November 11, 2011

If You Don't Ask

The more I tour, the better I get at speaking up. No capricious demands; no all-red M&Ms in the green room or bottles of Fiji water. Sometimes it's a matter of asking for quiet moment to plan my book talk, or dinner at the Sandra-friendly restaurant instead of the pizza party. Sometimes it is a matter of wrestling over copyedits with editors--No, you can't cut that for fit--which I've also been doing from the road, for a freelance piece that will be out later this year. You haven't know frustration until you've tried to proof a PDF layout using an iPhone.


Sometimes it's a matter of saying Hey, I wrote that. Yesterday, walking down a sidewalk in Bronxville the morning after a Sarah Lawrence visit, I saw the local bookstore--Womrath Bookshop. I decided to stop in. 



Would they have Don't Kill the Birthday Girl? Yep, there it was (next to Molly Birnbaum's Season to Taste, one of my favorite and most frequent shelf-neighbors). 


 A year ago this would have been the part where I smiled and walked out quietly. But now I say Hey, I wrote that. Would you like me to sign it?

And that's how you get to leap above Saul Bellow. 

I'm typing this from Fuel, a Great Barrington coffeeshop, after reading at The Bookstore in Lenox last night. A year ago I'd have paid for a hotel room, cursing myself for again losing money on the road. This time I said to the bookstore owner Hey, can you help me? So he let me crash on his couch in Housatonic (and also, borrow his daughter's slippers--the floors of the Berkshires are freezing). We stayed up drinking whiskey, talking books.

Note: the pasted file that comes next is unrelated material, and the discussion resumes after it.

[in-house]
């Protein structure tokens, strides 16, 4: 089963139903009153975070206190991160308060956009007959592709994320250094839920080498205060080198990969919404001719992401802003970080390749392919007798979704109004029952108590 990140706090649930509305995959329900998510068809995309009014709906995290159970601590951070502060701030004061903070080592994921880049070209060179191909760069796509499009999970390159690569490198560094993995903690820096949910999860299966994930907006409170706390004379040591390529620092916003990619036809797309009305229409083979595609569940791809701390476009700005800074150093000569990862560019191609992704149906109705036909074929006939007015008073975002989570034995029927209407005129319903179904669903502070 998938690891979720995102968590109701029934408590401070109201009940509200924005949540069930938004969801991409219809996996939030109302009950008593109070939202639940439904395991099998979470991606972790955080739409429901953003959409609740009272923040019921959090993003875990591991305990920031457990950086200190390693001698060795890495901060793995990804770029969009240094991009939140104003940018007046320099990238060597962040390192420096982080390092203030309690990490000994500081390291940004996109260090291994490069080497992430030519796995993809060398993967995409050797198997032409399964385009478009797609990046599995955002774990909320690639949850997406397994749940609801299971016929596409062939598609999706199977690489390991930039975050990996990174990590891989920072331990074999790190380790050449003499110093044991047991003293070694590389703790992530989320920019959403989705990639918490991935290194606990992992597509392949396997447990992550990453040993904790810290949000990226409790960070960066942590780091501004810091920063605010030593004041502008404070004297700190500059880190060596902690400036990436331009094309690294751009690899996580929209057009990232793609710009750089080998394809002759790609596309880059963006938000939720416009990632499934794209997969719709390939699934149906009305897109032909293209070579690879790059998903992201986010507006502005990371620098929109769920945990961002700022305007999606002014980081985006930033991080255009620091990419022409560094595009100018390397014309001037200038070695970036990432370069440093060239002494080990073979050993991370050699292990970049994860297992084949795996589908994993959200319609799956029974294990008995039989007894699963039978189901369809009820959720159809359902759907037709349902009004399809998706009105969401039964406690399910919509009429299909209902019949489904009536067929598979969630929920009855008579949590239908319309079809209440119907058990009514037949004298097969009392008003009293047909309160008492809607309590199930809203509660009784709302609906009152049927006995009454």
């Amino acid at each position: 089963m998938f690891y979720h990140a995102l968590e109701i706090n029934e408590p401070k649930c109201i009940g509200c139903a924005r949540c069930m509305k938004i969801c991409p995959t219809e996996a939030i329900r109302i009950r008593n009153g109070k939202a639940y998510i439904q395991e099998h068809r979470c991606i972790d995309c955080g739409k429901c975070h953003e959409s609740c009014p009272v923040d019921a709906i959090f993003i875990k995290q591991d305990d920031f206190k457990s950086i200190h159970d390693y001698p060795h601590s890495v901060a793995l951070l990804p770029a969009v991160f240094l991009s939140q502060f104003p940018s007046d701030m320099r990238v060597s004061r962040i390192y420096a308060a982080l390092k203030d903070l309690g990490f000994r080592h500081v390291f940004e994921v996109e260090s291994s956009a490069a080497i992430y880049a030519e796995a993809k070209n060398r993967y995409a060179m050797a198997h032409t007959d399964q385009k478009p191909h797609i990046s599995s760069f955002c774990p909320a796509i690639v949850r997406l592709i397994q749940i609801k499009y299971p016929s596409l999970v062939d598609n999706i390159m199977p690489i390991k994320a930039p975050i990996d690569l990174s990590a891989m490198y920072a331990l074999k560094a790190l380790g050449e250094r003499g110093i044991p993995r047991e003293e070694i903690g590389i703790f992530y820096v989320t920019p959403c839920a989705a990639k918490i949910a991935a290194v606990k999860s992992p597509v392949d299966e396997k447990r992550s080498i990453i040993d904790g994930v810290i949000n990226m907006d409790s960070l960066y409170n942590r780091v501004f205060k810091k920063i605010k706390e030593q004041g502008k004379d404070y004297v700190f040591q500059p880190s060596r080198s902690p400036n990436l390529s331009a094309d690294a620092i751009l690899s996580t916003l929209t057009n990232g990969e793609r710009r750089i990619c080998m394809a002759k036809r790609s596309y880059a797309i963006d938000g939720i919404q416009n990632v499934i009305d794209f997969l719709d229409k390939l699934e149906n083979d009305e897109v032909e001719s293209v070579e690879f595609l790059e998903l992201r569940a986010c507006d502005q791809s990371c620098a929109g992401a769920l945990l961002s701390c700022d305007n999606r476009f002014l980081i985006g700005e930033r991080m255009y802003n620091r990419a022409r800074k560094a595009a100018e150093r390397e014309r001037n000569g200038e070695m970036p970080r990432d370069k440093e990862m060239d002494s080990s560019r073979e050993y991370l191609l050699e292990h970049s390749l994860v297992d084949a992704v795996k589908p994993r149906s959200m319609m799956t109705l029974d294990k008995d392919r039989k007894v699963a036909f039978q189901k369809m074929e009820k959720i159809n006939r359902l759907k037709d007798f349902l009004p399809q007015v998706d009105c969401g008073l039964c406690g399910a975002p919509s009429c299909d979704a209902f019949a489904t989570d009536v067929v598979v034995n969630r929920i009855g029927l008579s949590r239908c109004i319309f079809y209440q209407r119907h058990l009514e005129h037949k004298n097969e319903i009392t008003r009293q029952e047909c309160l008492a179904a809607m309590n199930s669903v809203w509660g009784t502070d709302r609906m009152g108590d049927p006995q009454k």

I almost moved to Great Barrington once. Feels like a lifetime ago; my first big job search after grad school. I had a chance to become an editorial assistant at Orion: a glossy, creative, beautifully designed nature magazine that even runs poetry. I choked. I backed out. I'd never been to the Berkshires, I'd never even been to New York on my own, and I was scared. It would be a few more years before I'd come up here for the first time--to the Millay Colony--and discover the quirky, vibrant multi-town community that would have embraced me if I'd made the leap. Sometimes, on drives like this one, I feel a little twinge of regret for the adventure not taken. 


I wasn't ready. I didn't recognize my needs, nor did I know how to ask the world to honor them. So often we focus on cultivating voice on the page. We draft. We edit. We proof. Yet you haven't really found your voice until you use it to speak up for yourself. 


Someone told me the other day, You're so good at the self-promotion stuff. It wasn't clear to either one of us whether that was meant as a compliment. The thing is, you have to be ready to be your own best advocate. There's a world of people ready to be excited for you & your work. There's a world of people ready to lend a hand or a couch. But you have to ask. 

2 comments:

Christi said...

Posts like these make it easier for "young" writers to take risks and make those small leaps. Thank you. Just lovely.

Lisa Allender said...

Sandra-- I agree with Christi, and I'll add: you and this entry of yours in particular, makes it easier for us older writers and actors, too.
Hugs to "...The Birthday Girl." I loved the line "...and that's how you land above Saul Bellow."